Unless you are living under a rock, you probably heard that Gordon Gee told a few jokes that weren't so funny a few months ago. The folks at SI have the full audio of Gee's remarks, and there are actually some very candid and interesting remarks that we all missed while the Internet hit the outrage quota for the
month week day hour fifteen minutes.
Some of the highlights:
On the BTN and the appeal of Rutgers and Maryland:
• 4:56: "[The addition of Maryland and Rutgers to the Big Ten] gives us 40 to 50 million more viewers, makes the BTN worth more money than God. I did say that. It’s a very powerful instrument for us."
Probably not a great look when you're also claiming to plead poverty when it comes to paying athletes, but if making dough is the name of the game, it's hard to argue with those additions.
On the Big Ten's next moves:
• 9:14: "I think the Big Ten needs to be predatory and positive rather than waiting for other people to take away from them. Very candidly, I think we made a mistake. Because thought about adding Missouri and Kansas at the time. There was not a great deal of enthusiasm about that. I think we should have done that at the time. So we would have had Nebraska, Missouri, Kansas and then moved into that other area. I think, by the way, that that can still happen."
So this is an interesting take, and one that in retrospect, one that I imagine many Big Ten fans would agree with. Missouri all but begged to get into the Big Ten before taking their talents to the Southland, and while Kansas was bandied about as a possible target during the Nebraska era, their horrible football team and lack of access to major TV markets failed to move their needle much. But now, what FAN wouldn't trade those two for Maryland and Rutgers?
Prying Kansas and Missouri from their current setups wouldn't be easy now, but hey, stranger things have happened.
Also on that note:
9:42: "I also think this. This is a high possibility. If the ACC continues to struggle, and Florida State goes off to the SEC or something like that, and Clemson moves in a different direction, all of a sudden Virginia and Duke, which are very similar institutions to — and North Carolina — which are very similar institutions to the Big Ten, there is a real possibility that we may end up having that kind of T which goes south. And I could see them joining us. And I could see them having a real interest in joining us."
Gee has been adamant about the Big Ten likely moving towards 16 or 20, and at least in his mind, the UNC and UVA dreams aren't dead. Certainly the league is still kicking the tires on schools outside their footprint.
What about adding Cincinnati or Pitt to the Big Ten?"
• 11:03: "You know Penn State just abhors Pitt. It would be the same way. Even though we love Cincinnati as a city, we want it to be an Ohio State city. They’d have to take Gene out and shoot him to let Cincinnati into the Big Ten. There are some things that we just would not to. And that’s the way that Penn State also feels about Pitt."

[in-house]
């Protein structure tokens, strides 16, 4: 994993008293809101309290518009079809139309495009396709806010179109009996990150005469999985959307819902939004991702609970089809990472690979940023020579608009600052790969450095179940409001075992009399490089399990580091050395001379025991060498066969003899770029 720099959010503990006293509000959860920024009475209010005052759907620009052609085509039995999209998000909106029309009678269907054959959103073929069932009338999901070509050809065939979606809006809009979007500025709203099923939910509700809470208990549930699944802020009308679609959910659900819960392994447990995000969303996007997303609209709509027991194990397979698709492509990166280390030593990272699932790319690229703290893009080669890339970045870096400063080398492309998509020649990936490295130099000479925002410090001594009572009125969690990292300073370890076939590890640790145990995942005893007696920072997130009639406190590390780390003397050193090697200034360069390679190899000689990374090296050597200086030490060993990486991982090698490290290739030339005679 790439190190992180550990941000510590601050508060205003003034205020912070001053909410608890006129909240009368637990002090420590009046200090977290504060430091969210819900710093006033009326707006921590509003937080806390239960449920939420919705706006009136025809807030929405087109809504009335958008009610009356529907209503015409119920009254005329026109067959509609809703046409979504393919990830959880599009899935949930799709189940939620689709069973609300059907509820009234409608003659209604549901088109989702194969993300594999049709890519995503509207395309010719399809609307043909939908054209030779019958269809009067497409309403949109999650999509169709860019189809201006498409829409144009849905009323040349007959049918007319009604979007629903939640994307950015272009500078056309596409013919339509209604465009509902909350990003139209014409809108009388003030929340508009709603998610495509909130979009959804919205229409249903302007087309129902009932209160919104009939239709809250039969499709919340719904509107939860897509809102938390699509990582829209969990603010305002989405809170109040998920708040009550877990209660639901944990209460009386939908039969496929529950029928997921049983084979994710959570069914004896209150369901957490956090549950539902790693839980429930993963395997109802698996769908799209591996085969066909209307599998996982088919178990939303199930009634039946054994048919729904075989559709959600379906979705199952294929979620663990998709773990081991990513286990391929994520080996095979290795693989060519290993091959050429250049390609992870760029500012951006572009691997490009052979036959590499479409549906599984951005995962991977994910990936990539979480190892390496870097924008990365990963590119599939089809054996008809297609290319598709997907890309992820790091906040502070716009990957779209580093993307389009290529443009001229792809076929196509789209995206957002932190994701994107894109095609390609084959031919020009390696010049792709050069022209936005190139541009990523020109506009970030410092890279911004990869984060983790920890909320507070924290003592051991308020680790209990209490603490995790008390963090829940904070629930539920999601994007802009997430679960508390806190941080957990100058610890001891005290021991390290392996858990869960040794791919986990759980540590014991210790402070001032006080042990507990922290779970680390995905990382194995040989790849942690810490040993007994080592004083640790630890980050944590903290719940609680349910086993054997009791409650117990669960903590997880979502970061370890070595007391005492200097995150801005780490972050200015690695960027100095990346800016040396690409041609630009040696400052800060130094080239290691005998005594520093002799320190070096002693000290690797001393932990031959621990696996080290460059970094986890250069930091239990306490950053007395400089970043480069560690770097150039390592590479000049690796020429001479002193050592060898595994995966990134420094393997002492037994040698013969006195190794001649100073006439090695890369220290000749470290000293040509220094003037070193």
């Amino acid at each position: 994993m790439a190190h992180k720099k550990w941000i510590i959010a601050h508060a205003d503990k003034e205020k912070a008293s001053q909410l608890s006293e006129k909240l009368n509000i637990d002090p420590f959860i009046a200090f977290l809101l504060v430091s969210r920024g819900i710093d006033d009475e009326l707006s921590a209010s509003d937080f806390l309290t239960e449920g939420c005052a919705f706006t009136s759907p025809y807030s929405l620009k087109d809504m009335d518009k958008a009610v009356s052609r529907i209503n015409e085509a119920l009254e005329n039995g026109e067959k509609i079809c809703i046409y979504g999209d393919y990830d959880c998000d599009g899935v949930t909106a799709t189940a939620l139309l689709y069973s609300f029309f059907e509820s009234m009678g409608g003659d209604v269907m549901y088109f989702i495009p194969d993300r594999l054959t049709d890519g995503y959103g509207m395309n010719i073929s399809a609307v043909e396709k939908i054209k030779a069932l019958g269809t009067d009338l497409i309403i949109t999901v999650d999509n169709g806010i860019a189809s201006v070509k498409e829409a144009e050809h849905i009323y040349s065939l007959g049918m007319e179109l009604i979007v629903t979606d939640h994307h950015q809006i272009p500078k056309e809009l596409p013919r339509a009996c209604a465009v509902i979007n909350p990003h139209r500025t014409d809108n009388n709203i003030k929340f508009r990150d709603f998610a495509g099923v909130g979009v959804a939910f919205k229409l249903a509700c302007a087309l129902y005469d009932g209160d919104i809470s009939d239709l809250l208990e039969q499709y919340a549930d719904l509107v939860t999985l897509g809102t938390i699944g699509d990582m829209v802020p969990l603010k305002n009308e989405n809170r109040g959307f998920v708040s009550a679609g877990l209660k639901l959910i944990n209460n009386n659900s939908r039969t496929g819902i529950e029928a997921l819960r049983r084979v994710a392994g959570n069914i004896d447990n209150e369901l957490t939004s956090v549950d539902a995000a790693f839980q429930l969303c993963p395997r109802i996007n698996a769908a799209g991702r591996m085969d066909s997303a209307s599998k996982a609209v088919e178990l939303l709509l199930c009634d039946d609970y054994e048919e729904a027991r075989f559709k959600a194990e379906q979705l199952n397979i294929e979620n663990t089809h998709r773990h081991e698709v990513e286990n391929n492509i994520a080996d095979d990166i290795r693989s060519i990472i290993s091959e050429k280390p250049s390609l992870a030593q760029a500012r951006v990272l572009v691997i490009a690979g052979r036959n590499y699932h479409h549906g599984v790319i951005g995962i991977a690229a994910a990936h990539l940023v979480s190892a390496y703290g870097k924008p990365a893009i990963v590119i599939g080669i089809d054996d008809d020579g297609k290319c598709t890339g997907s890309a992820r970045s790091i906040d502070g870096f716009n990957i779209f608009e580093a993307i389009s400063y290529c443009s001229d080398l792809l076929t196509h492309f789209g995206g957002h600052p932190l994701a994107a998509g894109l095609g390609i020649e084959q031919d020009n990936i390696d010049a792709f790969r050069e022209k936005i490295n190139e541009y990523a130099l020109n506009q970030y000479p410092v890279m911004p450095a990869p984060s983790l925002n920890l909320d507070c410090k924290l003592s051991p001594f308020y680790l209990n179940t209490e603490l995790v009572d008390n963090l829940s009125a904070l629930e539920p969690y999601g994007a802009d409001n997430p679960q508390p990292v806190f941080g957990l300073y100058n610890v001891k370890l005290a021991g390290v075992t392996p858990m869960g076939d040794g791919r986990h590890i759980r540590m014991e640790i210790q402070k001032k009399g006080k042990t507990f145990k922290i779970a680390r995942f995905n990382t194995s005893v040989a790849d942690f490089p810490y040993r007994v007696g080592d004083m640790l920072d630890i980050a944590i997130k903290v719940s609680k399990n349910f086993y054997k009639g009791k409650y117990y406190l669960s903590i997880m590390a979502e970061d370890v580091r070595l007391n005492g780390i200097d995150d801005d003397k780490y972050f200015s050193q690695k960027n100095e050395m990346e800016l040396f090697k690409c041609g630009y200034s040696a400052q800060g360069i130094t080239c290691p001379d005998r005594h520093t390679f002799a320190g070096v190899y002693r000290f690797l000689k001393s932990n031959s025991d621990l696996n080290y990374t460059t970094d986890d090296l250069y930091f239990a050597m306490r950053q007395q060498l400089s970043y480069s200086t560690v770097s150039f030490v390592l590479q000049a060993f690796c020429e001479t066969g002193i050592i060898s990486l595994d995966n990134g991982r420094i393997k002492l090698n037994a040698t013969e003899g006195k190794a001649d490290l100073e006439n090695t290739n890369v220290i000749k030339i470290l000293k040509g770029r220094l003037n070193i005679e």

You know what? Gee ain't wrong. As much as we like our friends who live in Cincinnati and those who went there and cheer on the Buckeyes, there is no way in hell either of those schools are ever getting into the Big Ten.
• 14:30: "Someone was saying to me, well, you know, Bret Bielema leaving … that was a blessing for Wisconsin and they knew it. Because he was under tremendous pressure. They didn’t like him. Barry Alvarez thought he was a thug. And he left just ahead of the sheriff."
I'm not so sure Gee is wrong about this either, although maybe "thug" was a bit too strong. I don't think it's incorrect to say that Bielema may not have been the most popular man in Madison, even though the Badgers were winning. Some Wisconsin fans in the media even seem inclined to agree.
Well, what about Louisville or Kentucky?:
• 19:52: "I think the presidents of the institutions are very clear that their number one criteria is to make sure that we have institutions of like-minded academic integrity. So you won’t see us adding Louisville … or the University of Kentucky."
Okay, so maybe inferring that these schools don't have "academic integrity" isn't fair, but again, Gee isn't wrong. Neither of these institutions match the academic and research profile of a Big Ten university. Same thing with West Virginia. The Big Ten wants TV markets and better athletic programs, but they aren't willing to sell out completely on the academic front.
These remarks triggered predictably strong reactions from the media community:
Bob Ley put the Gee controversy in the same breath as Donald Sterling, as if they were peers, because making some stupid jokes is totally as bad as racially discriminating as a landlord.
David Zirin, sports editor for The Nation, went even further on the actual episode of Outside the LInes, calling Gee "the darkheart of college sports", which...you know...YOLO.
Ohio State diplomat Chris Spielman however did appear and say that Gee had been strongly rebuked. He made it sound as though if Gee behaves similarly again, it could cost him his position with the university.
You can listen to the audio in its entirety here: